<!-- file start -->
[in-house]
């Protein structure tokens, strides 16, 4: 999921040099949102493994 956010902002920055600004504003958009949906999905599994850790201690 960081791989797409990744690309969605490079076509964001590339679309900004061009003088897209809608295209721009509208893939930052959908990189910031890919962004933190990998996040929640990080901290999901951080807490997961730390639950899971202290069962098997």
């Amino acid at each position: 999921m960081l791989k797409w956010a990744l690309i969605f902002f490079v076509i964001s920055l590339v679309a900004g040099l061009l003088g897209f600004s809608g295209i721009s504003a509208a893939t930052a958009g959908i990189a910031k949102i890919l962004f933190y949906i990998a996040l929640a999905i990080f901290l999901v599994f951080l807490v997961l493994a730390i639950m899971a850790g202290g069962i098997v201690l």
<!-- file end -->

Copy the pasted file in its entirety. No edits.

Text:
[in-house]
């Protein structure tokens, strides 16, 4: 999921040099949102493994 956010902002920055600004504003958009949906999905599994850790201690 960081791989797409990744690309969605490079076509964001590339679309900004061009003088897209809608295209721009509208893939930052959908990189910031890919962004933190990998996040929640990080901290999901951080807490997961730390639950899971202290069962098997």
């Amino acid at each position: 999921m960081l791989k797409w956010a990744l690309i969605f902002f490079v076509i964001s920055l590339v679309a900004g040099l061009l003088g897209f600004s809608g295209i721009s504003a509208a893939t930052a958009g959908i990189a910031k949102i890919l962004f933190y949906i990998a996040l929640a999905i990080f901290l999901v599994f951080l807490v997961l493994a730390i639950m899971a850790g202290g069962i098997v201690l």